Naha Key Facts
Naha (那覇) sits along the western coast of Okinawa's southern tip, and is a small city by Japanese standards. With a population of some 320,000, it pales in comparison to the likes of other capital cities like Tokyo and Osaka. Plus, Naha's seaside location gives it a uniquely relaxed vibe for a major Japanese city, and the sub-tropical flora and fauna and sandy beaches along the waters of the East China Sea make it one of the most popular tourist destinations in the country. But the city itself offers far more than just beach breezes and fun in the sun.
As a collection of southern islands, Okinawa has hot summers and incredibly mild winters, though it is pretty humid all year round. It gets a fair amount of precipitation throughout the year, but especially in June and September, which are common rainy seasons in Japan.
Naha is Okinawa's main hub, and the region's center of politics, commerce and culture. At one time Okinawa was called the Ryukyu Kingdom (1429-1875), which had strong links to mainland Asia. After being officially subsumed by Japan at the beginning of the Meiji Restoration (1868-1912) and then falling under U.S. military control in the wake of World War II, modern Naha is now a vibrant fusion of all three cultures.
The ancient Ryukyu Islands were split into three separate domains (Hokuzan, Chuzan and Nanzan) until the year 1429, when Sho Hashi consolidated power to create the unified Ryukyu Kingdom. The capital was positioned at Shuri Castle, which still sits elegantly above the city in present-day Naha.
In part due to active trade with mainland China, many Chinese immigrants made their way to Ryukyu, and with them came knowledge, technology, manpower, resources that (unsurprisingly) helped shape the cultural development of the islands. The religious and spiritual iconography of modern Naha is highly representative of that which you would see in ancient China—common sights include stone-sculpted lions though to ward off evil (called shiisaa・シーサー in Japanese) line doorways, and carved wooden dragons snake along bridges and up the sides of buildings.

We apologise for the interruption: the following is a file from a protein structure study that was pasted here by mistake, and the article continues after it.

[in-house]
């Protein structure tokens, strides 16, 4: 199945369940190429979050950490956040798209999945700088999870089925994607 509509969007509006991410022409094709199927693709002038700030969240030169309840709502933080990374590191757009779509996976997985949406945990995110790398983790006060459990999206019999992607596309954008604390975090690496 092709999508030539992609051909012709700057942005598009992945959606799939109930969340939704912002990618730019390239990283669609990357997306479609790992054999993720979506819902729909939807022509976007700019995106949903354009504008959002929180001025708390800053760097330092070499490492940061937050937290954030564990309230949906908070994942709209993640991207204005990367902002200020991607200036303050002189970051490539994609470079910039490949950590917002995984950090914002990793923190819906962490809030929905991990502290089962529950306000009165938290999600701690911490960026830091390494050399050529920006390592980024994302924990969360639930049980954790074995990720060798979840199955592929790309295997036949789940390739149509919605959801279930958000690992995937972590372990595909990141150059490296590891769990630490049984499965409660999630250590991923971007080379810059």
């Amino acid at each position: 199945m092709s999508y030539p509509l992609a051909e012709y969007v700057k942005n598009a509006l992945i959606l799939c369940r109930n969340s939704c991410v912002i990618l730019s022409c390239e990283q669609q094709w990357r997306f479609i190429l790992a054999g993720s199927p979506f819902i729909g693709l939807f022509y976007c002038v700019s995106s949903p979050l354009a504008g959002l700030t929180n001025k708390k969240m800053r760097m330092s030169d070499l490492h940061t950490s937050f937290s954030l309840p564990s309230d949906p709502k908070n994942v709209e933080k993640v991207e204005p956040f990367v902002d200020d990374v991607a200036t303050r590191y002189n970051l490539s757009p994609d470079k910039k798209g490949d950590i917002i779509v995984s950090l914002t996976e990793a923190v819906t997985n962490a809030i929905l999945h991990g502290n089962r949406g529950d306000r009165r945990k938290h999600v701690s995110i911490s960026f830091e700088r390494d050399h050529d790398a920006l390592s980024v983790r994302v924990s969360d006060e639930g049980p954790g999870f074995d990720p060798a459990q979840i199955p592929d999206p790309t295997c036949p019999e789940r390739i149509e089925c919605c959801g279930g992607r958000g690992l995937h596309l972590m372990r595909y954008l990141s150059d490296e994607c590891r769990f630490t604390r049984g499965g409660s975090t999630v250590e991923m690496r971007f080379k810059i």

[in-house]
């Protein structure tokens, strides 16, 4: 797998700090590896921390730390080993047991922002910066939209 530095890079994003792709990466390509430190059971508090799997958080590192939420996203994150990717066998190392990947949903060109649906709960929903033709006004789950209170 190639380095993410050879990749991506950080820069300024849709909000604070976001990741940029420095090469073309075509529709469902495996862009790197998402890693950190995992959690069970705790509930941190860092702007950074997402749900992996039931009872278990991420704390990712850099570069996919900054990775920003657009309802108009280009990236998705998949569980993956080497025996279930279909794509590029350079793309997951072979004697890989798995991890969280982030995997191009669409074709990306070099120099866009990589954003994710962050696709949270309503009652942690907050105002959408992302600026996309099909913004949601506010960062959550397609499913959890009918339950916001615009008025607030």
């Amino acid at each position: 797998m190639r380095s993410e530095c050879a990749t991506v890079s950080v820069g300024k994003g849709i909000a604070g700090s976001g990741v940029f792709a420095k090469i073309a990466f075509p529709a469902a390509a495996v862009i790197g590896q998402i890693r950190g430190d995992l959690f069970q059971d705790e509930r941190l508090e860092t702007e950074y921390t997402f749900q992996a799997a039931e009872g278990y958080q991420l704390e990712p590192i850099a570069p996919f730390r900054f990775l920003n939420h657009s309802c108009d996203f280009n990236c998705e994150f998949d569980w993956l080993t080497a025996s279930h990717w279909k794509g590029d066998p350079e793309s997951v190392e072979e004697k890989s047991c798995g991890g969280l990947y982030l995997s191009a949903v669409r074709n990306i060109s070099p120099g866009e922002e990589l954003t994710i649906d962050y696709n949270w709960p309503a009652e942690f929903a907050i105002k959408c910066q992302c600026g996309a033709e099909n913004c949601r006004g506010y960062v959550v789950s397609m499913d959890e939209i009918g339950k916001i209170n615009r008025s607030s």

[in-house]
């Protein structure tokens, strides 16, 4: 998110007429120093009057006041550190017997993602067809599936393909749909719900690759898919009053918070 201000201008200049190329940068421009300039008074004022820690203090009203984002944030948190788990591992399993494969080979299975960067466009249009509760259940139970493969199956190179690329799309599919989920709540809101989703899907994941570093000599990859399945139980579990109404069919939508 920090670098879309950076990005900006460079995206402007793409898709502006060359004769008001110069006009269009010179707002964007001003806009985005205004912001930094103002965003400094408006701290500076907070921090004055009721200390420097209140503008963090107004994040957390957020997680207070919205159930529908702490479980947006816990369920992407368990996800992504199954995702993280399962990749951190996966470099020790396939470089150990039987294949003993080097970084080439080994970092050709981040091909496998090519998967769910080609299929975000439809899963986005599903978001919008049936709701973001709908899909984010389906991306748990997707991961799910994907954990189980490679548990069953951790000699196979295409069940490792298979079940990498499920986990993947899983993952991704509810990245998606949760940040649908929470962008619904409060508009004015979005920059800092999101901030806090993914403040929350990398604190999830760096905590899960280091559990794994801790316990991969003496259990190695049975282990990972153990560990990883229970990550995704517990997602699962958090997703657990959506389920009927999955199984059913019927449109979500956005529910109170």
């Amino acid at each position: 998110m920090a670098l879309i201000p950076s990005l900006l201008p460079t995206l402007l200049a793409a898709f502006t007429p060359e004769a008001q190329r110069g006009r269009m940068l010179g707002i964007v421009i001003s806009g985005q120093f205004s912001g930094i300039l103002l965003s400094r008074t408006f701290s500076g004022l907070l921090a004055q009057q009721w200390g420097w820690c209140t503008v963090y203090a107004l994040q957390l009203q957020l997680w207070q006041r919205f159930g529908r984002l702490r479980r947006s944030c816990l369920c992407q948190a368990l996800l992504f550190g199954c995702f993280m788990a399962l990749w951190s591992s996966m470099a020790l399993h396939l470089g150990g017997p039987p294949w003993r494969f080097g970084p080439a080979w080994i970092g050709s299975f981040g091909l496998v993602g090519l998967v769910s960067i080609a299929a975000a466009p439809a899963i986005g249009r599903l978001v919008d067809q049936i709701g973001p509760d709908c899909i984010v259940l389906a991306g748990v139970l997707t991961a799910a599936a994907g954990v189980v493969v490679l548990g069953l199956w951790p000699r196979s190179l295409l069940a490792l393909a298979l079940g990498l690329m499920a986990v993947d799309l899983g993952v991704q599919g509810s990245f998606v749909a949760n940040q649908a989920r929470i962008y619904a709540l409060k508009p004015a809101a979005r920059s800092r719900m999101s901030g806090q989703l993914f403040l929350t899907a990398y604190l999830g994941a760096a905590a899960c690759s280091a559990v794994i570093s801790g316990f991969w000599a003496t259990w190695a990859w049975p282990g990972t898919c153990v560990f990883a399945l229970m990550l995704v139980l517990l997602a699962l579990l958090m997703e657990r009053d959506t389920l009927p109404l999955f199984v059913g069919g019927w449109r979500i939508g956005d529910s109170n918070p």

The Ryukyu Kingdom's location between Kyushu and China helped it become a thriving center of international trade, particularly between the Ming and Qing dynasties of China, and the rulers of the Satsuma domain in current-day Miyazaki Prefecture. As with many historical alliances, this eventually led to bloodshed. In 1609, the feudal lord of Satsuma led an invasion to Ryukyu when they refused to help Toyotomi Hideyoshi in his attempts to conquer Korea (a vassal of China at the time). The Kingdom effectively lost its independence, yet the Sho family continued their reign for another 250 years.
Its international reach didn't stop there however. Some scholars—like Gregory Smits in his book Visions of Ryukyu: Identity and Ideology in Early-Modern Thought and Politics—claim that the Ryukyu Kingdom was deliberately allowed to thrive as a pseudo-independent state by the Shogun. The purpose of this was to act as an "information importer" during the years of Japan's policy of sakoku (鎖国・"national isolation"), which lasted about 220 years from 1663. According to Smits, this was a clandestine act; the Japanese wanted Okinawa to appear an independent state to their Chinese adversaries.